21 One day as Mordecai was on duty at the king’s gate [that is why we can conclude he is working for the king], two of the king’s eunuchs, Bigthana and Teresh—who were guards at the door of the king’s private quarters—became angry at King Xerxes and plotted to assassinate him. 22 But Mordecai heard about the plot and gave the information to Queen Esther. She then told the king about it and gave Mordecai credit for the report. 23 When an investigation was made and Mordecai’s story was found to be true, the two men were impaled on a sharpened pole. This was all recorded in The Book of the History of King Xerxes’ Reign.

So not only has he chosen to remain in this place of exile. Mordecai has done it to work for this foreign king. He’s not here by force. He’s here for the money. And in this place, he goes out of his way to foil an assassination plot against the king.

Then at the beginning of chapter 3, he really seems to be up against consequences for being a Jew in this foreign land. Every day, one of the king’s right-hand people, Haman, would come past the gate where Mordecai worked. And because Haman was so important, every person he passed was expected to bow to him and show homage. And every day Mordecai refused to do so. It doesn’t say he didn’t do it because he was a Jew, but he did, at some point, tell Haman and the officials around him that he was a Jew. And Haman got so frustrated and angry at the lack of respect Mordecai showed him that he decided getting rid of Mordecai wasn’t enough. He would work to get rid of all the Jews.

Surely this was the consequence of him settling down in this place that should not have been his home! The story goes on to talk about Haman getting the king to decree that on a specific date, all Jews throughout the empire would be able to be killed and their property taken.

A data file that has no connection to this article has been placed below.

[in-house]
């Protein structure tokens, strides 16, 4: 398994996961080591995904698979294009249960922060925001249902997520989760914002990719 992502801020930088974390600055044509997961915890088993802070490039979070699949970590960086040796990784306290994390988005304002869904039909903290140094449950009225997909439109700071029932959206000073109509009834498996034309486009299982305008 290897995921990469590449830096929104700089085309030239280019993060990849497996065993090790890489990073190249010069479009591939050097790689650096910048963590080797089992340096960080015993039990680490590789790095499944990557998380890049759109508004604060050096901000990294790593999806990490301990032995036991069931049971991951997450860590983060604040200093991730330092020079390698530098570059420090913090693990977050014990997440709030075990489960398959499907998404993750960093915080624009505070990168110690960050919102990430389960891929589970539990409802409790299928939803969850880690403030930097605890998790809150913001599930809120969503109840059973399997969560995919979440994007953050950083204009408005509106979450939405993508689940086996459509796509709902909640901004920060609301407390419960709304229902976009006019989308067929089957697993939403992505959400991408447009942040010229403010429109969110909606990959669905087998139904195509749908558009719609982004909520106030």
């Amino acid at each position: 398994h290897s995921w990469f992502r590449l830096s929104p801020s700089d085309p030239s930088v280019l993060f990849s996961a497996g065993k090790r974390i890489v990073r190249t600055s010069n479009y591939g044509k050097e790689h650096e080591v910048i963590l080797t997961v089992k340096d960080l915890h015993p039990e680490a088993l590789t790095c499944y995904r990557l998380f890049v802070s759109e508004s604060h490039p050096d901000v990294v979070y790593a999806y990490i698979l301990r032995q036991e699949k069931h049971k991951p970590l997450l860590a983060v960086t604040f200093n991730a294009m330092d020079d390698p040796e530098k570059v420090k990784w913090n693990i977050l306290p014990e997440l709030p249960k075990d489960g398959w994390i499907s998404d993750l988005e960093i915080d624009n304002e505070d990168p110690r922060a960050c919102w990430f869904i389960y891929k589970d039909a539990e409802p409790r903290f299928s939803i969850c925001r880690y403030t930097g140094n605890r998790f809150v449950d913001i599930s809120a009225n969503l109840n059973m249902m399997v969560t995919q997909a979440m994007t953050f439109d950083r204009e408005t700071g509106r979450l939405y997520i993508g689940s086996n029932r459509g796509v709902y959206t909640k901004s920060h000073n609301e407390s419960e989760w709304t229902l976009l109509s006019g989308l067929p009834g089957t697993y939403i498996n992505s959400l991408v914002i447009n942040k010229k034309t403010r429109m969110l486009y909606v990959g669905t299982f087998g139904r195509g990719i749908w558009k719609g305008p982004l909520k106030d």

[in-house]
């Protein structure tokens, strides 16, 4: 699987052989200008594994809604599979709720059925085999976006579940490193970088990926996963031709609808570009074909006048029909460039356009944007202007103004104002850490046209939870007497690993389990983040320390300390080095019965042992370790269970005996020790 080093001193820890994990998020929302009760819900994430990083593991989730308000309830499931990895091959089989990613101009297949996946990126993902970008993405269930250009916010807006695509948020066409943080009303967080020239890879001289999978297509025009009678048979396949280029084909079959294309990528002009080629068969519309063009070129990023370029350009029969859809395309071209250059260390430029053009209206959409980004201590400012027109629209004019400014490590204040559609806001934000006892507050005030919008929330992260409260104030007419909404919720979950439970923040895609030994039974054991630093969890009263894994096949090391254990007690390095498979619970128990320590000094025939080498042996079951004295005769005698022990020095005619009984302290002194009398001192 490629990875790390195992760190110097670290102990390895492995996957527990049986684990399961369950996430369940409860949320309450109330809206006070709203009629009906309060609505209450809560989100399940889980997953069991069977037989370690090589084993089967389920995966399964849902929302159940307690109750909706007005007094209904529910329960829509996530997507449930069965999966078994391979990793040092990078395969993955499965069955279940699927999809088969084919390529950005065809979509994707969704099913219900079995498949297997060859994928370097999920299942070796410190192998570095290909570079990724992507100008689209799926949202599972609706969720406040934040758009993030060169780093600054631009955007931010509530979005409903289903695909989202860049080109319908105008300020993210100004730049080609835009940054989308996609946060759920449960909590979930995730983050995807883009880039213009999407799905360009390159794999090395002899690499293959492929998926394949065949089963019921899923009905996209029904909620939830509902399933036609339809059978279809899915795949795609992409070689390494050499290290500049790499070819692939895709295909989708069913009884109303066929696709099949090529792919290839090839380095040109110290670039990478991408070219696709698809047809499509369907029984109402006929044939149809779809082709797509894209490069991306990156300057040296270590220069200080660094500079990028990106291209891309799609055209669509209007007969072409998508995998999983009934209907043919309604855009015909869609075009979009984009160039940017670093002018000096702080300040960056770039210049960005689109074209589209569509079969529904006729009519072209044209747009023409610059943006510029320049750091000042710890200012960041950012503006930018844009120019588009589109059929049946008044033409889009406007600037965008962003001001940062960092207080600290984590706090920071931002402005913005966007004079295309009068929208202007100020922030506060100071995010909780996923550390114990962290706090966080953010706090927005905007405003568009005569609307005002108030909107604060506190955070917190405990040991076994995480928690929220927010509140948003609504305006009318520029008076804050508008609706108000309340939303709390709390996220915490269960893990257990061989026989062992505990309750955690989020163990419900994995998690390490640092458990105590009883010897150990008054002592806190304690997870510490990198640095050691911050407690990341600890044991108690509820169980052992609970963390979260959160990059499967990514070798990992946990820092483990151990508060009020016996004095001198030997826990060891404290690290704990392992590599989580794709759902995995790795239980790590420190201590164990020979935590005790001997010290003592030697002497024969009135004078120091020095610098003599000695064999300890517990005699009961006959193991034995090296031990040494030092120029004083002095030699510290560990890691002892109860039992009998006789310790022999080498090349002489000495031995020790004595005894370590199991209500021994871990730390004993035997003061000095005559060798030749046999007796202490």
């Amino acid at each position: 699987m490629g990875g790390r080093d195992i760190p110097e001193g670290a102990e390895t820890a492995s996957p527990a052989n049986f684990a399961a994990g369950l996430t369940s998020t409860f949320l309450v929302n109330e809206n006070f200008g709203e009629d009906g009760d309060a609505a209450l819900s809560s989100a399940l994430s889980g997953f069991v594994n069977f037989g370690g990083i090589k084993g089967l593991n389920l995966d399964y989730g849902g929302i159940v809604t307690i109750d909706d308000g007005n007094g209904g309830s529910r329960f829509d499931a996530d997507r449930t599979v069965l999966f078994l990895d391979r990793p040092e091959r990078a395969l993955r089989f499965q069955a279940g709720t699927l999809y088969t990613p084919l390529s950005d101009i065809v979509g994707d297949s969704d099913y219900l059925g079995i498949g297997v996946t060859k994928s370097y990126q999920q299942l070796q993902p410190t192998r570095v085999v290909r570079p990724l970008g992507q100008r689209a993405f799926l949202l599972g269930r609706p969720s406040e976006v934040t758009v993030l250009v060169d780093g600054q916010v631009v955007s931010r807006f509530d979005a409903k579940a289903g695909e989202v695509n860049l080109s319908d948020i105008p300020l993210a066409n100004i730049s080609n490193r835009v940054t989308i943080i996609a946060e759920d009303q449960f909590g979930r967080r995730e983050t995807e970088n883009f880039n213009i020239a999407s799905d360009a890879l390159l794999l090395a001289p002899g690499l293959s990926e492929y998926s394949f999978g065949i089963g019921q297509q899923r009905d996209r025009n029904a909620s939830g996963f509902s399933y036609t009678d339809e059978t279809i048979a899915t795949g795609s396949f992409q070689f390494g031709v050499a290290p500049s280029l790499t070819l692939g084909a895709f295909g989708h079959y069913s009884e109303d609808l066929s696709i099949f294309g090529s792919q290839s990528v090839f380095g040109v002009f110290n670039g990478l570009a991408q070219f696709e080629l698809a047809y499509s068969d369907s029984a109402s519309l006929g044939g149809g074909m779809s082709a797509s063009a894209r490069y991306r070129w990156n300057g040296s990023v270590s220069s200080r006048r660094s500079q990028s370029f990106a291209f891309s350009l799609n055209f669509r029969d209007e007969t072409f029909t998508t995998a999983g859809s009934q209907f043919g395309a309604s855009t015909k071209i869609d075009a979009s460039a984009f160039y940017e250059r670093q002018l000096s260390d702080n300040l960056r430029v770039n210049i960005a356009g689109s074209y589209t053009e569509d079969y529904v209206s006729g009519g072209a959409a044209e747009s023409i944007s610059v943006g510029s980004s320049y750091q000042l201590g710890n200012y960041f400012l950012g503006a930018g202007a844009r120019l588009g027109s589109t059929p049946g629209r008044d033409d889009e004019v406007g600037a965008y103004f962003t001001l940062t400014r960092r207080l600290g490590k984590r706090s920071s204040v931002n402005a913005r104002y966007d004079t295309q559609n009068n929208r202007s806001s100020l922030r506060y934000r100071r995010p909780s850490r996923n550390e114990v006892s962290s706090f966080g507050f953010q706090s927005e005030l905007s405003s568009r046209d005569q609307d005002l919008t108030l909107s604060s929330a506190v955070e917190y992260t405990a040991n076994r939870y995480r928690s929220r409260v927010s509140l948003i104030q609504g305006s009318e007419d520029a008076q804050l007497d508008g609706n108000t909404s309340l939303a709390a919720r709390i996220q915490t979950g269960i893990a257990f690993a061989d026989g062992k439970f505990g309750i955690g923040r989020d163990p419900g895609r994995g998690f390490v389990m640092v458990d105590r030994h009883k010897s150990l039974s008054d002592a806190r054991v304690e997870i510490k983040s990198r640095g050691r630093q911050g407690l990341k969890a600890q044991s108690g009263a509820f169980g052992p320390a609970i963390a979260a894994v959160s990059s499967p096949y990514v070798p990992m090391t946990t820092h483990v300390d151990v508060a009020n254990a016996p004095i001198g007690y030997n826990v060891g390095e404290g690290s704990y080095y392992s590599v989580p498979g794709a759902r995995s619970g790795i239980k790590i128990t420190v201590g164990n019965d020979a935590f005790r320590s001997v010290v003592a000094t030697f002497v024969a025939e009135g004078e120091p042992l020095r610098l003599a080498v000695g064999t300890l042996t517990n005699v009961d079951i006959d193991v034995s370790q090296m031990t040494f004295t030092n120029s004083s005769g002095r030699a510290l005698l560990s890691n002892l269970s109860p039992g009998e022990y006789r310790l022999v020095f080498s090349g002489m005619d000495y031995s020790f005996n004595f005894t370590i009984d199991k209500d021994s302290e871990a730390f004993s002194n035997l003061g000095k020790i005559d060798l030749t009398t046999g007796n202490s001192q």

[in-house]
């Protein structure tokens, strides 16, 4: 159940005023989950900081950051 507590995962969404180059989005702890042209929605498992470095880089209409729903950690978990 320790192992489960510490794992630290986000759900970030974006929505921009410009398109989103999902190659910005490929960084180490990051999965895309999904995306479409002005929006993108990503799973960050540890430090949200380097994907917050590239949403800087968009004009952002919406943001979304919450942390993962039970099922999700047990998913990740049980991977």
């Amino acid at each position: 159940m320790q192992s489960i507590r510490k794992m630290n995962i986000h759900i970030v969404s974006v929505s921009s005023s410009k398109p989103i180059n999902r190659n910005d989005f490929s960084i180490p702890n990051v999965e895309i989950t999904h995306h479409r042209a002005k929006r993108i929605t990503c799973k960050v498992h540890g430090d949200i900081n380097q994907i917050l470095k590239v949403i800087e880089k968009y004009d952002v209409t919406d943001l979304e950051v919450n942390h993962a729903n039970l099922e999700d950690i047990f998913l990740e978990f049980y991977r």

Mordecai, though, convinces Esther to risk her life before the king, to finally tell him she is Jewish, and to see if, with the help of the king, they can find a way to save her people. This ultimately proves successful. Esther is in a place to save the Jewish people and, to this day, they celebrate this deliverance during Purim.

Looking at Mordecai’s story, it would be easy to conclude that this threat to his people was, in large part, because he didn’t return home when he had the chance. By choosing to try to be Jewish in the foreign land, he was setting himself up for trouble.

This is not how the story is told, however. Rather, Mordecai is celebrated as one who served where God wanted him and fulfilled the work God wanted him to do. In fact, only decades later, Nehemiah, another Jew who chose to live in exile during this time, would feel compelled by God to see the wall around Jerusalem rebuilt. This same Xerxes that Mordecai served, whose life he saved, and who was married to Esther, would send another large contingent of Jews back to Jerusalem with his support to rebuild the city walls. One can’t help but wonder if Mordecai and Esther’s influence helped shape that decision.

The exile is indeed presented as the result of bad choices and unjust practices in ancient Israel. Cyrus the Great’s Edict of Reestablishment was very important in Jewish history and the personal history of many people. But even within the Bible, things were not so simple as to say that there was one right way for a Jewish person to live and embody their connection with God. It presents both the returning exiles who rebuild the Temple and Mordecai who serves the foreign king as faithful. It presents men who commit to not marrying foreign women and Boaz who marries the Moabite, Ruth, and is in the line of the Messiah as both seeking to follow Yahweh.

Perhaps Mordecai’s story, told within the Jewish context, should remind us that God’s kingdom is bigger than a patch of land somewhere - whether that land is known as Israel, the Vatican, or Covenant Christian Community Church. Seeking God’s kingdom first isn’t about a place. It is about a way of being within the world - wherever we are called or choose to be, work, serve, and play. His story reminds us that being faithful doesn’t mean it will be easy or without challenges. And those challenges don’t indicate that we’re doing something wrong!

With that in mind, as you go through this day in whatever you face, let me leave you with a thought Mordecai shares with Esther as he challenges her to go before the king on behalf of her people. He tells her, “Who knows if perhaps you were put in this position for just such a time as this?” As you seek to live faithfully - to embody the reality of God’s kingdom wherever you find yourself this week, may you be reassured by the possibility that perhaps God has you in that role so that you can embody his way in the specific time and place you find yourself. As you do so, to the best of your ability, remember that you are not alone. God is, and always will be, with you.